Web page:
Prosecutors Desk 11-11-12

A Chewelah man was found guilty by a jury on October 10, 2009. The Jury found Roy Welsh guilty of Theft and 3 counts of Forgery with an aggravating circumstance that he had violated a position of trust. He had been employed as a bookkeeper at a business in Chewelah. The crimes occurred as early as 1/06 and involved a check forging scheme that lasted until at least 1/29/07.

On November 18, 2009, Mr. Welsh was sentenced to 60 months in prison and ordered to pay about $43,000 in restitution. He asked the court for an appeal bond and was given a bond of $50,000. He obtained a bond and so was not required to begin to serve his sentence till the appeal was finished.

He then filed an appeal to the Court of Appeals. He obtained several extensions of deadlines so that it took about one year for the Court of Appeals to deny his appeal. He then requested that the Washington Supreme Court review the decision of the Court of Appeals.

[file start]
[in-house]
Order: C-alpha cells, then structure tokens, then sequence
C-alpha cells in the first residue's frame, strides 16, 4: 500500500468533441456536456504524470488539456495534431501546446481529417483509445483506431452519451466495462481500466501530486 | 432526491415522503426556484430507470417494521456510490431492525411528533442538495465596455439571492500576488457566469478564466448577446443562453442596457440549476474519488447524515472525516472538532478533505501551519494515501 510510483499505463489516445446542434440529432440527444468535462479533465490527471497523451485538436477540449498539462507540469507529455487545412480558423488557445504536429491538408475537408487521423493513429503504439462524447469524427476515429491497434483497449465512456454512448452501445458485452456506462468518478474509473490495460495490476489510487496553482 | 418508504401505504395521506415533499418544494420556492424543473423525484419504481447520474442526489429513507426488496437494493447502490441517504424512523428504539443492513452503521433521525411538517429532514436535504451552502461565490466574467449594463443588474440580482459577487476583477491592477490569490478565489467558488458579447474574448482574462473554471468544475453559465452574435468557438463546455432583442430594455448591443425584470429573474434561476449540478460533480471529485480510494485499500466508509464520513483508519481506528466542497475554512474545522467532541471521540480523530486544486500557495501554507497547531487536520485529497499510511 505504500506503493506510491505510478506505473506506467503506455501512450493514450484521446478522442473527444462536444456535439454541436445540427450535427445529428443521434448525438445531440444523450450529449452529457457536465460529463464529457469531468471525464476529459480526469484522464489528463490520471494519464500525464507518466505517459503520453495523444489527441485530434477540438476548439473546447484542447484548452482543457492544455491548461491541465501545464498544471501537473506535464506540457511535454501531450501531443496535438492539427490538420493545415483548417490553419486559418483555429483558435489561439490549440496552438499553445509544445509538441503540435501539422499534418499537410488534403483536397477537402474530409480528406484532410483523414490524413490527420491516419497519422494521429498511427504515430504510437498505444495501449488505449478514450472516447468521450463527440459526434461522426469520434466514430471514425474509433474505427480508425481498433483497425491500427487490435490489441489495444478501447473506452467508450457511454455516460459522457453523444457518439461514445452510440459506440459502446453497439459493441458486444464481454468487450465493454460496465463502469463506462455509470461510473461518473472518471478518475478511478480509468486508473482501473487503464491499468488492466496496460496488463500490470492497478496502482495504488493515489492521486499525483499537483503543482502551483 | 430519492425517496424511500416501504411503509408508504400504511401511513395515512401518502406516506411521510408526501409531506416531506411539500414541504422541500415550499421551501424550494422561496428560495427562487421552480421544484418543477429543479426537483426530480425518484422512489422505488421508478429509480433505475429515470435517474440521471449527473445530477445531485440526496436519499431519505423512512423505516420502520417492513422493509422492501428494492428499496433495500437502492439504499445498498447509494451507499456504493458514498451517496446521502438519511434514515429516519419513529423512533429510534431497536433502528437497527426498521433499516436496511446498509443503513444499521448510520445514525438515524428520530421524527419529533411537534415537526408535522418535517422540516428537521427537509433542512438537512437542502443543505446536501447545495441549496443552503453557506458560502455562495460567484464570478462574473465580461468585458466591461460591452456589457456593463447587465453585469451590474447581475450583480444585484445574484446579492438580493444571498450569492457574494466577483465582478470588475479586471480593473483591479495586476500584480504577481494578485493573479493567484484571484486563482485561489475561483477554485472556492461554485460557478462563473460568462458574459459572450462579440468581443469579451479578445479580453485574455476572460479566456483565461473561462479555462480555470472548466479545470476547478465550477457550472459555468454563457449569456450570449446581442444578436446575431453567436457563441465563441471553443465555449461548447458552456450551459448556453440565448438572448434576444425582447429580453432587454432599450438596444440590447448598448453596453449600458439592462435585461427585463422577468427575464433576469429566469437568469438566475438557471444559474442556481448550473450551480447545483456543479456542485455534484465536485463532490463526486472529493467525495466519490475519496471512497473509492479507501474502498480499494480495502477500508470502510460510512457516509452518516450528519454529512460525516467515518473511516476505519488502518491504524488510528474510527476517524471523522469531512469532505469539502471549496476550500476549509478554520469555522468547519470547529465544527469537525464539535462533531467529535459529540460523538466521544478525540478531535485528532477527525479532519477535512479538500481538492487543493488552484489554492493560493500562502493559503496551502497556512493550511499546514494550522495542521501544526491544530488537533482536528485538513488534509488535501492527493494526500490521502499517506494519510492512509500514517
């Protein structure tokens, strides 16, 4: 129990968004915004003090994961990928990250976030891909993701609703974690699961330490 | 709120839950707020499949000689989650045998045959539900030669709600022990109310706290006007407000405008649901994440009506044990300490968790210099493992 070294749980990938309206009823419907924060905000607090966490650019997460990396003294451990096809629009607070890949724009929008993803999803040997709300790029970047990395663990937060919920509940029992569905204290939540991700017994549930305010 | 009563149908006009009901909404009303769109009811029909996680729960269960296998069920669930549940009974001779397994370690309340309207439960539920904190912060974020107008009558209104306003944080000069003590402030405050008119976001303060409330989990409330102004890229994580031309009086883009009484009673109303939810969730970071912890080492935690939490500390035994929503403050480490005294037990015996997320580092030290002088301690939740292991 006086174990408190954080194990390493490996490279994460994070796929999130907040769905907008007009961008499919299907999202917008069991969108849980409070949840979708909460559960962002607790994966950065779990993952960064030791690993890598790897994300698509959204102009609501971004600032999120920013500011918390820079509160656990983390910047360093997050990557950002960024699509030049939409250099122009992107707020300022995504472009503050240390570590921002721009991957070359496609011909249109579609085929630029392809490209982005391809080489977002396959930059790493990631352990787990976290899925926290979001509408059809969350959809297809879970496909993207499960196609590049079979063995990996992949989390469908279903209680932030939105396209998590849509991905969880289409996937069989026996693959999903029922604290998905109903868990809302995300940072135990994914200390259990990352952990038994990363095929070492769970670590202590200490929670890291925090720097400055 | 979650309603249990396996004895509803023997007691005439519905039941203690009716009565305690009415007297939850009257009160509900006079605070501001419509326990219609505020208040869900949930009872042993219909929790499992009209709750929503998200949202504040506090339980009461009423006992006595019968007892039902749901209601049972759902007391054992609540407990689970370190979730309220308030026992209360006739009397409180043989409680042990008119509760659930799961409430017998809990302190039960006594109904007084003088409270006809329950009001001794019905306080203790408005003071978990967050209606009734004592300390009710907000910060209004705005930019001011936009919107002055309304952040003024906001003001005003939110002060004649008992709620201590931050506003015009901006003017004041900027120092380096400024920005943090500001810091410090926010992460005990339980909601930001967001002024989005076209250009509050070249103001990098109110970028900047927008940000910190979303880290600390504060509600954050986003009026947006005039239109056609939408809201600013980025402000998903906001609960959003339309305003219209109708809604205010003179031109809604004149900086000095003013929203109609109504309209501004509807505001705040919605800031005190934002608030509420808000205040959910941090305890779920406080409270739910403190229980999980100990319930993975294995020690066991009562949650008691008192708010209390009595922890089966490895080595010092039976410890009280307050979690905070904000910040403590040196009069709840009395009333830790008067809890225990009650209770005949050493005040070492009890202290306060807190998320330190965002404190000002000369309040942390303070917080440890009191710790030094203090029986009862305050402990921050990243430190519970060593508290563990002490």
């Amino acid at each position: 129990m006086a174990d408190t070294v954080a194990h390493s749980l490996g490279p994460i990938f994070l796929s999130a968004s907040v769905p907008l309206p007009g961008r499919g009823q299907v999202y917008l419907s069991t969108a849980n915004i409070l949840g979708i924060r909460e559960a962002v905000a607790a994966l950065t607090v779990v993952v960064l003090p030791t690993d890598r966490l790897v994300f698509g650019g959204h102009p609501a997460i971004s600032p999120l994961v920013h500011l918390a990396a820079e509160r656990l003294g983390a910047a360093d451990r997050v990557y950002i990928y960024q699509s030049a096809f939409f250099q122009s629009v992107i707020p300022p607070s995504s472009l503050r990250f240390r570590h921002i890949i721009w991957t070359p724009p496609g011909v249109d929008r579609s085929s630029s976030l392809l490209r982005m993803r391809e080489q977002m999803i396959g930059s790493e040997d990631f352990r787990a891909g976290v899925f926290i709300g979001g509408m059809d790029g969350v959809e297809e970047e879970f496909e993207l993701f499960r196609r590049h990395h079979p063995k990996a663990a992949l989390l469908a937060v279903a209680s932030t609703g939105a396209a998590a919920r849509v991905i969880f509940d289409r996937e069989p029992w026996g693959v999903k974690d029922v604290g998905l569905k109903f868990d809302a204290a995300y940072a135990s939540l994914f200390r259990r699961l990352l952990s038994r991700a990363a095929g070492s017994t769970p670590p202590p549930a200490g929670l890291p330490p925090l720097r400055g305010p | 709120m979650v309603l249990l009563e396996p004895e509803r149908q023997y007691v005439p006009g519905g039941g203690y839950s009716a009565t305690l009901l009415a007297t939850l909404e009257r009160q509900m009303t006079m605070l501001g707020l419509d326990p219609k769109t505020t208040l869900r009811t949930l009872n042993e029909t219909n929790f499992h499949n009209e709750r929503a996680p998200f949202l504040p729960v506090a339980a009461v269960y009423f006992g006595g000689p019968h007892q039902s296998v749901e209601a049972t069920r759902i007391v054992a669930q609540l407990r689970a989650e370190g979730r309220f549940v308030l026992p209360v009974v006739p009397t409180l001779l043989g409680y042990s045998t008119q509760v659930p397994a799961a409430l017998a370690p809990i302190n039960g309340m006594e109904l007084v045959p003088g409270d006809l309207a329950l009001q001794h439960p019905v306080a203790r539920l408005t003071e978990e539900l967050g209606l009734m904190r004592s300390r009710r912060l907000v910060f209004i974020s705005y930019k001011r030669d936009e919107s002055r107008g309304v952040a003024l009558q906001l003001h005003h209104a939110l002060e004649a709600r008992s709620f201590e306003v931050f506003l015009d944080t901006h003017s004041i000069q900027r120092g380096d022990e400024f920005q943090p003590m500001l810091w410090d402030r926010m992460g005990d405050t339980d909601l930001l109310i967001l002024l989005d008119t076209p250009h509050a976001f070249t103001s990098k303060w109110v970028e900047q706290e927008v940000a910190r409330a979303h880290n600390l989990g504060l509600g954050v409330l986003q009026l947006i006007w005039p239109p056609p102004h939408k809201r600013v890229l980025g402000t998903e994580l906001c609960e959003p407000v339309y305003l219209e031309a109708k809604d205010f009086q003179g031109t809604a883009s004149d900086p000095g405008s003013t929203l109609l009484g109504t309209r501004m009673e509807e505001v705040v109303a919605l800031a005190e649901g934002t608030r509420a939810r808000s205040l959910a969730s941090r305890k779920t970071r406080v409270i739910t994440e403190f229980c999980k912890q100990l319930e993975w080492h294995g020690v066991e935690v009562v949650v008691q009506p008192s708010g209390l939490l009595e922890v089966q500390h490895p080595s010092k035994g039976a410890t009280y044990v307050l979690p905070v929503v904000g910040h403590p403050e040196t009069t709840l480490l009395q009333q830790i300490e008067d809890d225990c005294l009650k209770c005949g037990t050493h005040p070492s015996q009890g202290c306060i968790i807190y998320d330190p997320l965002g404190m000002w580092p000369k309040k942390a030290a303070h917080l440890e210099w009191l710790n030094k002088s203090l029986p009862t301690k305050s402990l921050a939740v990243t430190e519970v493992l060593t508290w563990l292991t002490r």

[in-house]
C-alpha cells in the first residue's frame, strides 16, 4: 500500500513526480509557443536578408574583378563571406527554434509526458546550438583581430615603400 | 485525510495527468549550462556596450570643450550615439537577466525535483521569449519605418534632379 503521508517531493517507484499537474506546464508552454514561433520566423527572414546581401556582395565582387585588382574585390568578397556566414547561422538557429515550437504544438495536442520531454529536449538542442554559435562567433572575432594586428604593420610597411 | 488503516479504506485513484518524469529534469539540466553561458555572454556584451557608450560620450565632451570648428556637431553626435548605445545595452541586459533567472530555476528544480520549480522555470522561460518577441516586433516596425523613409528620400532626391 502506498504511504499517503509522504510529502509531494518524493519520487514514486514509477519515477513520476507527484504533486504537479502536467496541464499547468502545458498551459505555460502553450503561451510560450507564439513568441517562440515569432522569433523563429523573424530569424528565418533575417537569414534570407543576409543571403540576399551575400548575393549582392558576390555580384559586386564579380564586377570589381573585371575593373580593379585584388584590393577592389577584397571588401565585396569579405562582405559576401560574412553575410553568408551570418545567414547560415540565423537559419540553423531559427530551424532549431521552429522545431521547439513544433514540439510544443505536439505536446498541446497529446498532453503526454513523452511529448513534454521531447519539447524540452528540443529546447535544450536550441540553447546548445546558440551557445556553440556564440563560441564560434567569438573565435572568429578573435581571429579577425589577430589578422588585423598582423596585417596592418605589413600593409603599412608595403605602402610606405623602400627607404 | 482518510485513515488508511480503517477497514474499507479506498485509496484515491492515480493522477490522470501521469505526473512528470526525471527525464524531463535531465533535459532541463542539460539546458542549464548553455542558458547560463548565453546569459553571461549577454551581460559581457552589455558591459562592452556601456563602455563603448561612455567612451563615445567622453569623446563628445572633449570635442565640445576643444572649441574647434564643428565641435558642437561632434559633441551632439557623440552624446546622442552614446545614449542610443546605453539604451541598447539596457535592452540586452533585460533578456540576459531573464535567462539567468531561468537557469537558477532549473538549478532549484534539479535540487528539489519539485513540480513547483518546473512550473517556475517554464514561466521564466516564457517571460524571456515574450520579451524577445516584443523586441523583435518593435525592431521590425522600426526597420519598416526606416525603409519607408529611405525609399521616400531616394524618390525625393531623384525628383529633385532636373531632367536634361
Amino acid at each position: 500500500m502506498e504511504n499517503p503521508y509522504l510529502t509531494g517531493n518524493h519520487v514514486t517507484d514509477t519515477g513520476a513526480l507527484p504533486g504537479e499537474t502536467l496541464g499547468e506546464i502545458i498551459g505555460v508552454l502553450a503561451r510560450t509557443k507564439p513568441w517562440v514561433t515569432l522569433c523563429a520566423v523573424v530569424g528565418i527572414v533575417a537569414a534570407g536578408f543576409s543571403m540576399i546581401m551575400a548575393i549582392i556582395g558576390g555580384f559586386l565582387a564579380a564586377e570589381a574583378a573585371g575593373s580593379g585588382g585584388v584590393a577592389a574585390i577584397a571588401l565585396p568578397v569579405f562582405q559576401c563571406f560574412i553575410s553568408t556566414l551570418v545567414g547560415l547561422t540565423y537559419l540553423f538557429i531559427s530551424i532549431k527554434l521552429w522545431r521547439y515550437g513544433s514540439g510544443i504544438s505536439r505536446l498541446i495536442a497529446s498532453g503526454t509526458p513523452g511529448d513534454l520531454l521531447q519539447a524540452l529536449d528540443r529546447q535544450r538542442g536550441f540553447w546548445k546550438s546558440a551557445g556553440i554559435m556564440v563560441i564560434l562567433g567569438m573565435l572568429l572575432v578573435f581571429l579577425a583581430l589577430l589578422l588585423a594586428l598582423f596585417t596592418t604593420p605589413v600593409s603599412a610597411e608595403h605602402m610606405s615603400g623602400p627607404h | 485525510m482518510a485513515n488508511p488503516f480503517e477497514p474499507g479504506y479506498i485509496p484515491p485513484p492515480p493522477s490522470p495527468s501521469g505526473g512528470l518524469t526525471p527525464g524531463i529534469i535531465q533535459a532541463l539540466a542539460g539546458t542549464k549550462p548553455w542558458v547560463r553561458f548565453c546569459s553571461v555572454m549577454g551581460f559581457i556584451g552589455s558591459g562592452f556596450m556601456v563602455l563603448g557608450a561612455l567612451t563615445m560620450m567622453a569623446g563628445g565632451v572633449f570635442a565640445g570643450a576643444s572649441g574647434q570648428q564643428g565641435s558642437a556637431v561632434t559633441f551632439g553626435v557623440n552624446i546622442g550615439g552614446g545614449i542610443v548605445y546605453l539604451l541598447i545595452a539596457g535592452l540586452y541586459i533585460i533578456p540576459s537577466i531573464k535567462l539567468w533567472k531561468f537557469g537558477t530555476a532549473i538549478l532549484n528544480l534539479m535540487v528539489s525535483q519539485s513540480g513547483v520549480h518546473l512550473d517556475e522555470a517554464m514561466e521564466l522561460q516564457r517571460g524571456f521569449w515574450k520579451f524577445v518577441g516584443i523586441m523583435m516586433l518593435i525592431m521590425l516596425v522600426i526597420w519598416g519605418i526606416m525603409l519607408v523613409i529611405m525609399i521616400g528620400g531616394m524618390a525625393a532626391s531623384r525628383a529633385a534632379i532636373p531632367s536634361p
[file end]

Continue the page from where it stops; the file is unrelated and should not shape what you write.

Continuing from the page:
At the Supreme Court, another case was being decided that had a similar issue, (a question regarding the legality of a jury instruction on the aggravating factor) so his case ended up being delayed until the other case was decided. This was because the decision in that other case would affect his case.

Finally, the other case was decided and after several months, the decision of the Court of Appeals was sustained and the case returned to the Court of Appeals. For a case to be truly finished, the court of Appeals must issue what is called a Mandate. It means the Court of Appeals is finished and returns the case to the trial court for the sentence.

Last week the Mandate was finally issued by Court of Appeals. Now a hearing will be scheduled to have the sentence imposed that the defendant was given three years ago. Perhaps there will be another reason for delay.

There is an advantage to delay for the defendant. First, there is a chance that one of the appeal courts might give him a new trial, and besides, the appeal delays the prison sentence. And while all this is going on, the defendant is free, not having to pay restitution or having to face the penalty for what a jury has determined he did. They say crime does not pay, but the same cannot be said for delay. Crime may not pay, but delay does.

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